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THOMPSON: Canada is ahead of the U.S. in privacy protection

December 14, 2020 - 12:00 PM



The weather was pool-perfect in the Okanagan this past July 19...four months into life in the times of COVID-19 and it looked and felt like most other summer days. We stayed away from friends and family...and much like surgeons...washed our hands and wore masks if we ventured from home. The new normal was lounging poolside alone...and we were making the best of it.

In New Jersey, three time zones away, Esther Salas, a U.S. District Court judge...and a wife and mother...was enjoying this day, as well...until the doorbell rang about 5 p.m. She, her husband, Mark - a prominent defense attorney - and her son, Daniel, home from university, had spent the afternoon celebrating her only son’s 20th birthday.

When the doorbell rang, Daniel sprinted to the door from the basement, according to his mother’s account to police. As soon as Daniel opened the door, an elderly man in a FedEx uniform levelled a Walther PPK semi-automatic gun point-blank and fired a single shot through Daniel’s heart.

Daniel’s father, Mark, moments behind him in reaching the door saw his son fall to the floor...and was then shot three times. Even so, he kept the assailant from entering...and even crawled out the door and onto the porch to get the license plate number of the murderer’s car as he escaped. The father - after three surgeries and months of recuperation - survived.

Neither Mark, the father, nor Daniel, the son, were targets. The bullets were meant for Esther Salas, 51 years old, and the state’s first Hispanic judge. The next day, Roy Den Hollander, 72, a lawyer from George Washington University in Washington, DC, who had worked at prestigious law firms and held an MBA Degree from New York’s Columbia University, was found dead in his car the next day...a suicide with the same gun.

Eight days earlier, on July 11, lawyer Marc Angelucci, head of the National Coalition for Men, was fatally shot at his front door in Cedarpines, CA. Again, an elderly man in a FedEx uniform appeared at the door telling a guest that Mark Angelucci would have to sign for a package...when Mark came to the door...Hollander shot him in the chest and left the scene.

Back in New York, crime scene investigators found a list in Hollander’s rental car...a dozen names, including Angelucci and Salas, along with three other judges and attorneys.
Hollander was clearly disturbed, and dying from cancer...but still wrote countless rants online - some more than 1,700 pages - about women, minorities and those who crossed him.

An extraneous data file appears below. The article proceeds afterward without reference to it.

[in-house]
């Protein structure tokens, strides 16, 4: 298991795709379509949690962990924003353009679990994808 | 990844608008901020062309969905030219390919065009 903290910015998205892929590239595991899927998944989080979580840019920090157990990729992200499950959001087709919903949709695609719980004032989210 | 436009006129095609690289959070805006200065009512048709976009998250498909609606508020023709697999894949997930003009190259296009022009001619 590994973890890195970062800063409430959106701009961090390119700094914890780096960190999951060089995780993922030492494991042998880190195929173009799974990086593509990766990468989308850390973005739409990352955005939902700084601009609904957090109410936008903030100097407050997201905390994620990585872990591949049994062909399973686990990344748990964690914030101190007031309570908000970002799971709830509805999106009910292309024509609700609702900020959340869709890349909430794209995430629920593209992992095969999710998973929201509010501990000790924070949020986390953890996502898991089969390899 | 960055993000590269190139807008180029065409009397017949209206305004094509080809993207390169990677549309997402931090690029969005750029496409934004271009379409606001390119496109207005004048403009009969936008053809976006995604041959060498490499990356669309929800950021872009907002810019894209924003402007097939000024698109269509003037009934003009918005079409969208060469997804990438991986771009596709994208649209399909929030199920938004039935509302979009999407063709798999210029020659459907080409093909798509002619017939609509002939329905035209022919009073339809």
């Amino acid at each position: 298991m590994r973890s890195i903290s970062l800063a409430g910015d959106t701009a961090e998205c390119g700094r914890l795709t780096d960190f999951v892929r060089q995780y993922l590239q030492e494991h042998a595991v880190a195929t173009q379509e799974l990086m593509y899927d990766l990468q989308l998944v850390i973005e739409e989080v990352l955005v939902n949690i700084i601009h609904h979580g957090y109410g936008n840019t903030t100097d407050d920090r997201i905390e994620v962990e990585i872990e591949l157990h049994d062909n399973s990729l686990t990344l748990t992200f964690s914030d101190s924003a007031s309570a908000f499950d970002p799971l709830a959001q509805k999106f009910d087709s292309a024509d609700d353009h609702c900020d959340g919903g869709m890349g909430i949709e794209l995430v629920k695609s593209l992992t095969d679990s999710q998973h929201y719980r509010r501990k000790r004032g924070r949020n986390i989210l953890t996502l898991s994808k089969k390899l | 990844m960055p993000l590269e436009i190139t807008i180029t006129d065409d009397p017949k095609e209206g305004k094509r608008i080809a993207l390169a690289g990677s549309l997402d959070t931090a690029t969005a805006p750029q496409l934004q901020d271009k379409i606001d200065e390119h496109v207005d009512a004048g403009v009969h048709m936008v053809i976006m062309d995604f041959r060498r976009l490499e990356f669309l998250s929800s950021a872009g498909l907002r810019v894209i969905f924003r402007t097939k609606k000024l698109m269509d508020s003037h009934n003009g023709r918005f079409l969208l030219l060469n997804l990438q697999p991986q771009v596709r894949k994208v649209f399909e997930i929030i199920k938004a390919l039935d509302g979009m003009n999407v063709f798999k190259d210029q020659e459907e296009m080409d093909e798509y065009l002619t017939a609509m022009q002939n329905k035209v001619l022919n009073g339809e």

In one of his last screeds, he lamented: "The only problem with a life lived too long under Feminazi rule is that a man ends up with so many enemies he can’t even the score with all of them.”

For more than a dozen years, Hollander had filed countless lawsuits accusing women and minorities of persecuting men...or them having it better than white men. He railed on Donahue, Dr. Phil, CNN and Fox News...even the old Stephen Colbert satire show. He threatened using a gun on more than one occasion.

Hollander was able to track down those he despised easily. Any American - deranged or sane - can find someone’s home...even judges who might have ruled in a case where they disagreed.

Judge Esther Salas wasn’t physically harmed...but she lost her only son...and nearly lost her husband. Salas said she will return to the bench in January...but her life is forever changed.

There’s a lot wrong with lacks universal healthcare, racism is so ingrained it’s widely accepted...even by the current U.S president, a justice system that’s more just for some than others, more people in prisons than any other nation...and on and on.

But not keeping judges safe is yet another problem...and Americans aren’t doing much to prevent angry folks with easy access to guns from attacking judges and their families. New Jersey’s Governor signed a bill last month that keeps the personal information of all judges, prosecutors and law enforcement officials - including addresses and phone numbers - out of public domain and penalizes anyone who makes that information public. Alas, a bill proposed in the U.S. Congress sits un-acted upon as only Senate Majority Leader Mitch McConnell controls bills that reach the floor for votes.

As human beings, we should all hope that the U.S. returns to a more sound foundation next Jan. 20. And that attacks on judges, district attorneys and law enforcement officials become a thing of the past. But I have my doubts as long as some Americans can’t discern fact from fiction...truths from lies.

In Canada, privacy is considered a right of all citizens. Canada does a better job than the U.S. in protecting its citizens...and its law enforcement officers and elected officials. The United States could learn a thing or two from Canada...but it has to get over a uniquely American attitude that “if it’s not our idea it’s a bad idea.”

— Don Thompson, an American awaiting Canadian citizenship, lives in Vernon and in Florida. In a career that spans more than 40 years, Don has been a working journalist, a speechwriter and the CEO of an advertising and public relations firm. A passionate and compassionate man, he loves the written word as much as fine dinners with great wines.

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